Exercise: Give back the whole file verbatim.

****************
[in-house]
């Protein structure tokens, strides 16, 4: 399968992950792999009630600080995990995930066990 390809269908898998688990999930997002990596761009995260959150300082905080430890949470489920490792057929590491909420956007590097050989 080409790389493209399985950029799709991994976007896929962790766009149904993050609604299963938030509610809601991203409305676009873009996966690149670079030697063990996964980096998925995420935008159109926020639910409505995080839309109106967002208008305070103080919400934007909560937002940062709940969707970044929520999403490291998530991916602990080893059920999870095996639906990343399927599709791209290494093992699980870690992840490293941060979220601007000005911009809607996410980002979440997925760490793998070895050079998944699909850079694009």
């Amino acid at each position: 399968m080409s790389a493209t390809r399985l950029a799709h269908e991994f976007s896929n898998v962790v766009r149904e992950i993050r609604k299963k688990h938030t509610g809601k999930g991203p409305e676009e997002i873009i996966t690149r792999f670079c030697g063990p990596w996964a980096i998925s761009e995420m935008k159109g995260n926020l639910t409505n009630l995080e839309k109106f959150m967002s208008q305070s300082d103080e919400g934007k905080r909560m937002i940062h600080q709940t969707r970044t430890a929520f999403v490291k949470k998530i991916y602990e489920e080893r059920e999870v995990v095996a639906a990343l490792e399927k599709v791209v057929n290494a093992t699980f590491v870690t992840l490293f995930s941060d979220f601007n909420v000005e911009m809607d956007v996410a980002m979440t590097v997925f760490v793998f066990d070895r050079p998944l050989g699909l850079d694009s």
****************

[in-house]
């Protein structure tokens, strides 16, 4: 399968992950792999009630600080995990995930066990 390809269908898998688990999930997002990596761009995260959150300082905080430890949470489920490792057929590491909420956007590097050989 080409790389493209399985950029799709991994976007896929962790766009149904993050609604299963938030509610809601991203409305676009873009996966690149670079030697063990996964980096998925995420935008159109926020639910409505995080839309109106967002208008305070103080919400934007909560937002940062709940969707970044929520999403490291998530991916602990080893059920999870095996639906990343399927599709791209290494093992699980870690992840490293941060979220601007000005911009809607996410980002979440997925760490793998070895050079998944699909850079694009």
């Amino acid at each position: 399968m080409s790389a493209t390809r399985l950029a799709h269908e991994f976007s896929n898998v962790v766009r149904e992950i993050r609604k299963k688990h938030t509610g809601k999930g991203p409305e676009e997002i873009i996966t690149r792999f670079c030697g063990p990596w996964a980096i998925s761009e995420m935008k159109g995260n926020l639910t409505n009630l995080e839309k109106f959150m967002s208008q305070s300082d103080e919400g934007k905080r909560m937002i940062h600080q709940t969707r970044t430890a929520f999403v490291k949470k998530i991916y602990e489920e080893r059920e999870v995990v095996a639906a990343l490792e399927k599709v791209v057929n290494a093992t699980f590491v870690t992840l490293f995930s941060d979220f601007n909420v000005e911009m809607d956007v996410a980002m979440t590097v997925f760490v793998f066990d070895r050079p998944l050989g699909l850079d694009s």